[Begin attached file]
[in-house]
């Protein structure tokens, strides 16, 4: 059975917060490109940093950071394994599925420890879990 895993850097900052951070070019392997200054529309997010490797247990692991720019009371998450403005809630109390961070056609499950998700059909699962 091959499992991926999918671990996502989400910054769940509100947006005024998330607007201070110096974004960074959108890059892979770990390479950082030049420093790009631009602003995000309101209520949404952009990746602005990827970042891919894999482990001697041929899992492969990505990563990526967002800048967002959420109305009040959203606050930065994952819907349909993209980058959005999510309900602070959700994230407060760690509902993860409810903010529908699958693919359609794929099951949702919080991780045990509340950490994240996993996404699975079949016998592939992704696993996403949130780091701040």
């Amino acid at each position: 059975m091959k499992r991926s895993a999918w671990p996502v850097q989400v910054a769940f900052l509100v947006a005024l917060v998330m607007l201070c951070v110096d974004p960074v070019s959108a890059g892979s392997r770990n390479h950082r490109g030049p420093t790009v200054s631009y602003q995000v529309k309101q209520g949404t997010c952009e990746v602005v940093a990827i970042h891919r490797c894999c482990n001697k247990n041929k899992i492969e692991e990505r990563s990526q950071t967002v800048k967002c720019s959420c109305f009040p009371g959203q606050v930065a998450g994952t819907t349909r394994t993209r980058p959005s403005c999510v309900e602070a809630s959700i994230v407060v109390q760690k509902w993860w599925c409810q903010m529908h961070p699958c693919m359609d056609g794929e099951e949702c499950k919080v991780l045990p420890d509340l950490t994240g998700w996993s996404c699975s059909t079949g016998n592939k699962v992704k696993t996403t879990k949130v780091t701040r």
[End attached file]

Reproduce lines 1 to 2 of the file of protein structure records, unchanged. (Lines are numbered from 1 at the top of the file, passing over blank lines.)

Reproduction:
[in-house]
């Protein structure tokens, strides 16, 4: 059975917060490109940093950071394994599925420890879990 895993850097900052951070070019392997200054529309997010490797247990692991720019009371998450403005809630109390961070056609499950998700059909699962 091959499992991926999918671990996502989400910054769940509100947006005024998330607007201070110096974004960074959108890059892979770990390479950082030049420093790009631009602003995000309101209520949404952009990746602005990827970042891919894999482990001697041929899992492969990505990563990526967002800048967002959420109305009040959203606050930065994952819907349909993209980058959005999510309900602070959700994230407060760690509902993860409810903010529908699958693919359609794929099951949702919080991780045990509340950490994240996993996404699975079949016998592939992704696993996403949130780091701040």